The money withheld counts toward your yearly income tax bill. You should fill out your W-4 so you owe the IRS nothing at tax time. On the flip side, having too much withheld from your paycheck means overpaying your taxes and results in a tax refund check. It’s basically the IRS returning money you’ve loaned them (interest-free, might we add) all year long.

Um . . . no thanks. Wouldn’t you much rather take home your hard-earned dollars on payday? Yeah, us too. Say it with us: “A refund is not a bonus!”

How to Fill Out a W-4 for a Job

Again, you’ll most likely fill out a W-4 on your first day at a new job as part of the employee onboarding process. If you work for a business from home, you’ll probably be asked to fill it out online.

Make sure you look over the form carefully, read all the directions, and confirm that you understand what each section means before moving on to the next. There’s no reason to rush.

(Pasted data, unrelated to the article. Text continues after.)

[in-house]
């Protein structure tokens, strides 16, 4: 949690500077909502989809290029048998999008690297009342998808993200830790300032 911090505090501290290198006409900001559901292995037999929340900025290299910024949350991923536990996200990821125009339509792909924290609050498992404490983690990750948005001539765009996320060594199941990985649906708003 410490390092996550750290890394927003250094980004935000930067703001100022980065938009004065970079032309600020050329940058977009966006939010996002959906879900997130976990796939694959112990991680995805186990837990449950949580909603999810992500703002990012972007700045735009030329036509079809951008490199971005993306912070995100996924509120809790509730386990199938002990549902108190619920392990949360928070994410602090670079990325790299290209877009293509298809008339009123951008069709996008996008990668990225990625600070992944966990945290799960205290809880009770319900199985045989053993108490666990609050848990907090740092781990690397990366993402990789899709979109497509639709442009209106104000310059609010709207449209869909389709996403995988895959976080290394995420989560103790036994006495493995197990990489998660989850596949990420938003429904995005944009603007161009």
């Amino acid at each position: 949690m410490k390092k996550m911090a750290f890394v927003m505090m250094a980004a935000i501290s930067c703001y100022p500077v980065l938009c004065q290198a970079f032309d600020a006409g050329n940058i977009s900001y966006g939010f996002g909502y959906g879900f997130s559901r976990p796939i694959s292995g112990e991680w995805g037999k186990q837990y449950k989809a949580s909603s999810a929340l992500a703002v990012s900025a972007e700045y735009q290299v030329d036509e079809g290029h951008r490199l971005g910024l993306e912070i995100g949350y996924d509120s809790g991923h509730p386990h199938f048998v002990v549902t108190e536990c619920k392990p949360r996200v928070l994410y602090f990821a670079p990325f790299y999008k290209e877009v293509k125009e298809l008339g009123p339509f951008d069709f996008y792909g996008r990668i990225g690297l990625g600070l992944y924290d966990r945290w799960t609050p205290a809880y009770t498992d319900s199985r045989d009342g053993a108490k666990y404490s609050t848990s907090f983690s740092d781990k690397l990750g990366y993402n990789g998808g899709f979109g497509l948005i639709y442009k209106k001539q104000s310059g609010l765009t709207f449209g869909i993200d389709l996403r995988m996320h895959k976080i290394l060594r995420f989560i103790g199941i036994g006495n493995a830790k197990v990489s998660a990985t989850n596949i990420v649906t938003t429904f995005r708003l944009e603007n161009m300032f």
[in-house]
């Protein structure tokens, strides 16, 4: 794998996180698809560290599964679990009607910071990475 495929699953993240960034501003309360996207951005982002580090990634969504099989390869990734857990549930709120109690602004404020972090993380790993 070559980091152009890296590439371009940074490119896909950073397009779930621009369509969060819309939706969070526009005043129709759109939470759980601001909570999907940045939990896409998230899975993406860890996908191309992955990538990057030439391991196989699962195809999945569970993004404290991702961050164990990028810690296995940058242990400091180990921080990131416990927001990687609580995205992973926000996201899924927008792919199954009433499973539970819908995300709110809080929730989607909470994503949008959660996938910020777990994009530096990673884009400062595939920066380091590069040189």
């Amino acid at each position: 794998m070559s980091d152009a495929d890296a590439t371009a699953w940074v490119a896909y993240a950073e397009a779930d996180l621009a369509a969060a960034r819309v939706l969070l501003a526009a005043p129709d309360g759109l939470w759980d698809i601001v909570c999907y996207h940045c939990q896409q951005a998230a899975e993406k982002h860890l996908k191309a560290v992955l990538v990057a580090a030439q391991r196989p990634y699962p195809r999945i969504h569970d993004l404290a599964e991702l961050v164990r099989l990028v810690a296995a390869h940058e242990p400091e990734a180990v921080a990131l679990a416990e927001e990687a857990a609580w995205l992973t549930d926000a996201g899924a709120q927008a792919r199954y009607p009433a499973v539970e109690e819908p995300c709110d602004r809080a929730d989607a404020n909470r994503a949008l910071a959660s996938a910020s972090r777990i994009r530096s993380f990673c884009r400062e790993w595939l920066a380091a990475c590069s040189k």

And when in doubt, ask questions! Whoever’s onboarding you, whether it’s your new boss, a payroll manager or human resources rep, should be able to answer your questions and clear up any confusion.

How to Fill Out Your W-4: Step by Step

Like we said, there are five main sections, or steps, on the W-4, and not all of them may apply to your current situation. Here’s what to do:

how to fill out a w-4

Step 1: Enter Personal Information

Fill out your name, address, and Social Security number. You’ll also add your anticipated tax filing status: single, married filing jointly, married filing separately, or head of household.